The Highway Safety Committee continued to look for ways to improve safety at the intersection of McAllister Court and East Broadway, while recognizing that education and enforcement are the best answer.
At its May 19 meeting, the committee continued a discussion on the intersection and downtown safety in general. The most recent catalyst was a letter from resident Brad Russell, dated April 2, in which Russell discussed the situation with crossing Broadway (Route 102) in front of the Professional Martial Arts Academy. Russell cited several recent incidents where motorists narrowly missed pedestrians, including his girlfriend and her son.
The committee tabled the issue until Superintendent of Operations Alan Cote got the results of a study of downtown lighting.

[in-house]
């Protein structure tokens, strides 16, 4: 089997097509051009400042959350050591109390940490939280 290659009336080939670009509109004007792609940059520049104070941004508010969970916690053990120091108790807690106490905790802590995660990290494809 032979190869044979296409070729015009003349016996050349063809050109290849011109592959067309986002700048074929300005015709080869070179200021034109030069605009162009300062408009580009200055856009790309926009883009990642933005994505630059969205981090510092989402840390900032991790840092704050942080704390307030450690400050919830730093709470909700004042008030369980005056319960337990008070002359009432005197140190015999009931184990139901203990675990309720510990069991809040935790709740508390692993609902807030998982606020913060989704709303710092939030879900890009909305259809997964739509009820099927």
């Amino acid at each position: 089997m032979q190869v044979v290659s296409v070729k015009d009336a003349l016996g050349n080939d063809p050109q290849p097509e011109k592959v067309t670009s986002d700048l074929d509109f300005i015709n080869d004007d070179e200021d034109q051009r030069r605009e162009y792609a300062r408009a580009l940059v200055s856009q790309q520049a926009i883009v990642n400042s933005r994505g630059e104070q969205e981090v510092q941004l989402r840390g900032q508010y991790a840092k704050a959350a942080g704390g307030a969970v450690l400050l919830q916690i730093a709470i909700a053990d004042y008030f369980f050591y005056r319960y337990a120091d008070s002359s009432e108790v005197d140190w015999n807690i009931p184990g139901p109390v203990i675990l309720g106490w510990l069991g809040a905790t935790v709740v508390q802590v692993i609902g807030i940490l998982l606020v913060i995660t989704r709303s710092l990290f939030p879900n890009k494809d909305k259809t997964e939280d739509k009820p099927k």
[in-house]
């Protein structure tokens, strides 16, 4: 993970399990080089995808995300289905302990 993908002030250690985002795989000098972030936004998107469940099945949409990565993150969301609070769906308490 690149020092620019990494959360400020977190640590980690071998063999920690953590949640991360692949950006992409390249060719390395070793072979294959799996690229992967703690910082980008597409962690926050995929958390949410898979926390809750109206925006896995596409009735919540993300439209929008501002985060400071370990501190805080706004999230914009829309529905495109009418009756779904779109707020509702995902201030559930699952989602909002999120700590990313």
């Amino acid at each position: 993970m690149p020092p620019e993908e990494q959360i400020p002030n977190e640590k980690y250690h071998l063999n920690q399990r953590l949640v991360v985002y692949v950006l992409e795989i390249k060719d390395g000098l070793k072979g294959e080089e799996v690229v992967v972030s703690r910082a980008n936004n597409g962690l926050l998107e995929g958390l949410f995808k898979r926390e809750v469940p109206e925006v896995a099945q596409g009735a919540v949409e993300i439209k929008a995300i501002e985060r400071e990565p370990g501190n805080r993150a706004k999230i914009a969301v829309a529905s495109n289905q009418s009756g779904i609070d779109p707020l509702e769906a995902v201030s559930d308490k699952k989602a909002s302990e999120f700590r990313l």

Cote said downtown lighting has always been at a lower level than the Federal Highway Administration (FHA) recommends. “The question is, how do we fix it?” he asked.
The LED lighting installed last year focuses down, which is better than the former incandescent bulbs did. “It is the same basic ‘halo’ but less glare,” Cote said.
Some residents have told him the LED lights are “too bright,” Cote said. But, he added, they are the same lumen output as the previous ones.
The decorative street lamps were installed in 2000, and the lighting has always been under the FHA standard, Cote said.
Cote said that vertical lighting, from the top down, is better for spotting people at night. Lighting from behind causes a silhouette effect and they are not as visible, he said.
But it might not be a lighting issue, Fire Chief Michael Gagnon said, pointing out that the latest incident Russell referred to happened at 6:15 p.m. In April, when it was still light.
Police Chief Ed Garone said pedestrians trying to cross may be hidden behind the diagonal parking space in front of Santander Bank.
Cote said enforcement and education are the best way to reduce pedestrian risk. “We need to educate people,” he said. “Stop, look, wave, then cross.”
“The problem has been here a long time,” Cote said. “It will not be solved overnight.”
The committee tabled the issue once more.